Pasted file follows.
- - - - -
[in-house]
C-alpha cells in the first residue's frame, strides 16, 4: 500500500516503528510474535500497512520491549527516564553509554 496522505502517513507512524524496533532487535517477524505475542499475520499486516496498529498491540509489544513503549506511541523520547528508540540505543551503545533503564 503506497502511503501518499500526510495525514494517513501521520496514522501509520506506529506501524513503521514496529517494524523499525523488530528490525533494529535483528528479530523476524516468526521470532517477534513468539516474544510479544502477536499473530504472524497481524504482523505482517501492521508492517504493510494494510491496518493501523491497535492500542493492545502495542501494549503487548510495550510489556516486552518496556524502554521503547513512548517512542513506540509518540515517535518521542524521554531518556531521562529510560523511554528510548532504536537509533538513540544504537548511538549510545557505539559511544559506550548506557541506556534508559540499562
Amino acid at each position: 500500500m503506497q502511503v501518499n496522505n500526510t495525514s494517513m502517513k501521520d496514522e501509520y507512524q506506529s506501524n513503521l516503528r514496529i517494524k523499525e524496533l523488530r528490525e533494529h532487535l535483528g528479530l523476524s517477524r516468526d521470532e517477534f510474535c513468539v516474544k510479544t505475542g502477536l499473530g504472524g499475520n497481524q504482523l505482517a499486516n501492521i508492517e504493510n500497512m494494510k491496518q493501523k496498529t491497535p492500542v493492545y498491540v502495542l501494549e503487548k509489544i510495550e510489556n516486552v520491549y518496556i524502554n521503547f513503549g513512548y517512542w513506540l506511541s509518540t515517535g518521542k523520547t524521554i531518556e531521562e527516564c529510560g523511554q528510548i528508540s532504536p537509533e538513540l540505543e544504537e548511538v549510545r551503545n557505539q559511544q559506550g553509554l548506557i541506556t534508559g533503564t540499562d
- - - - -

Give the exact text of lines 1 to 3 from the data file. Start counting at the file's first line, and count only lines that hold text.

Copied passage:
[in-house]
C-alpha cells in the first residue's frame, strides 16, 4: 500500500516503528510474535500497512520491549527516564553509554 496522505502517513507512524524496533532487535517477524505475542499475520499486516496498529498491540509489544513503549506511541523520547528508540540505543551503545533503564 503506497502511503501518499500526510495525514494517513501521520496514522501509520506506529506501524513503521514496529517494524523499525523488530528490525533494529535483528528479530523476524516468526521470532517477534513468539516474544510479544502477536499473530504472524497481524504482523505482517501492521508492517504493510494494510491496518493501523491497535492500542493492545502495542501494549503487548510495550510489556516486552518496556524502554521503547513512548517512542513506540509518540515517535518521542524521554531518556531521562529510560523511554528510548532504536537509533538513540544504537548511538549510545557505539559511544559506550548506557541506556534508559540499562
Amino acid at each position: 500500500m503506497q502511503v501518499n496522505n500526510t495525514s494517513m502517513k501521520d496514522e501509520y507512524q506506529s506501524n513503521l516503528r514496529i517494524k523499525e524496533l523488530r528490525e533494529h532487535l535483528g528479530l523476524s517477524r516468526d521470532e517477534f510474535c513468539v516474544k510479544t505475542g502477536l499473530g504472524g499475520n497481524q504482523l505482517a499486516n501492521i508492517e504493510n500497512m494494510k491496518q493501523k496498529t491497535p492500542v493492545y498491540v502495542l501494549e503487548k509489544i510495550e510489556n516486552v520491549y518496556i524502554n521503547f513503549g513512548y517512542w513506540l506511541s509518540t515517535g518521542k523520547t524521554i531518556e531521562e527516564c529510560g523511554q528510548i528508540s532504536p537509533e538513540l540505543e544504537e548511538v549510545r551503545n557505539q559511544q559506550g553509554l548506557i541506556t534508559g533503564t540499562d